Book Review March 4th
by: Christine Duval
★★★★4 StarsBLURB: When eighteen-year-old Laurel Harris discovers she’s pregnant four weeks into the start of her freshman year at prestigious Colman College, she has all intentions of telling her father. But being away at school makes it too easy to hide. And while she can’t explain to her friends, or to herself even, the reasons why she doesn’t want the baby’s father to find out about the pregnancy, the rest of her world begins to unravel.
Freshman year is hard enough. Most girls get through by forming close friendships, finding new boys and a phone call from mom or dad on Sunday. Laurel has to navigate all of it while hiding an unplanned pregnancy from a summer fling...
An imperfect heroine plagued by bad choices and haunted by the memory of her deceased mother and grandparents, readers are sure to identify with Laurel as she navigates teen pregnancy, in secret, in a remote college setting.
So I was given Freshman Forty by the author to review and finally got around to it. I must admit I'm a sucker for a pregnancy story and really enjoyed Freshman Forty. Laurel is a eighteen-year old freshman with a hard year ahead of her and many tough decisions to make.
Not too soon after starting school Laurel finds out she's pregnant. She ran far away to school to escape her absent father. There relationship has been non-existent since her mother passed and he's more like a distant uncle than her father. Laurel struggles the most with being honest with him and he doesn't make it easy on her.
What I Liked
I loved the detail we learn about all the stages of Laurels pregnancy. The author clearly did a lot of research in regards to being pregnant or has a house full of kids herself. It was very interesting to walk through Laurel's pregnancy with her and experience all the fears when she does. She is just entering adulthood herself and she now has to decide how much she is willing to give up. At times I hated Laurel and wanted to throttle her for being so dumb. But this was truly eye-opening because she was so out of her element, alone and scared. She feels she has no one to turn to and so keeps it all inside. She even goes so far as to hide her pregnancy from everyone on campus and takes to being called all forms of overweight because she's in denial herself. There was nothing wrong with Laurel appearing weak because in her situation nothing is normal or easy. She tries to put aside all the awful things and ignore the issue, but who doesn't.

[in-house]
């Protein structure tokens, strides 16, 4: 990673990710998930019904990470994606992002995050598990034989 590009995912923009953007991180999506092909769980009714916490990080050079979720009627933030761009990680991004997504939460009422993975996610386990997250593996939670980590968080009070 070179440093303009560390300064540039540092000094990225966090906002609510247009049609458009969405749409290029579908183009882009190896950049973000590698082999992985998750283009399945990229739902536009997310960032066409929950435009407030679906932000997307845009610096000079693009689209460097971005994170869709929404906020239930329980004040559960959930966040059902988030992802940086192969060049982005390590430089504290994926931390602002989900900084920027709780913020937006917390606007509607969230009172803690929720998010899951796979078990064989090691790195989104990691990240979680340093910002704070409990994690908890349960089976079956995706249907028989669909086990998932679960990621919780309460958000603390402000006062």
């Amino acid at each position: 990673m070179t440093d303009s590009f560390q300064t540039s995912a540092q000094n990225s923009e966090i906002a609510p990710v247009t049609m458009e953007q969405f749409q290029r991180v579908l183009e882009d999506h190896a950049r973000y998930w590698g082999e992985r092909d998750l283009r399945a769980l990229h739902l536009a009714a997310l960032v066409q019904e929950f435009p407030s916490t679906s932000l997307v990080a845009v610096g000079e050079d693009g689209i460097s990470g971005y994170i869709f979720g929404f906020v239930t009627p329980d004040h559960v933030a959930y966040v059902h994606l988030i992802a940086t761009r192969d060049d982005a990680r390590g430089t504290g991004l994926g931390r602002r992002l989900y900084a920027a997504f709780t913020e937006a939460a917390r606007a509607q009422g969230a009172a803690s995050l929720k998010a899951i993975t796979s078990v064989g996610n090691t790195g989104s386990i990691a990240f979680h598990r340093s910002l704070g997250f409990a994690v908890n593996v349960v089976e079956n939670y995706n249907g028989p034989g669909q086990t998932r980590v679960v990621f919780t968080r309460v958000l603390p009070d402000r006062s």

I really appreciated how Laurel was not regretful. She recognized she made an error in judgment and had options to look into. Freshman Forty was a great book for this day and age. Young girls are getting pregnant earlier and earlier and even Laurel is shocked by this phenomenon in her guidance groups. It is a very serious issue that many girls don't truly think will happen to them until it does. Laurel is part of this group and has so much fear and pressure breathing on her she doesn't know how to handle it. Considering Laurel is alone throughout her whole pregnancy I think she really steps up to the plate.
What I Didn't Like
I felt like this was half a story. There was meat but no bread holding it together. I would have loved to see more of Laurel's experience after having the baby, such as telling the father or even just being a mother since she was 100% unprepared when she had the C-section. Or more of a story about how she became pregnant the summer before school. Otherwise it felt a bit off to me. All we see is her dealing with the pregnancy not how it happened or what to do with a baby now that she decided to keep her when she leaves the hospital.
Great read about the consequences of our action and how we deal with the outcome of our decisions, good and bad. Would definitely recommend, especially to younger readers. Helps serve as a guide to why safe sex is a quick and easy solution.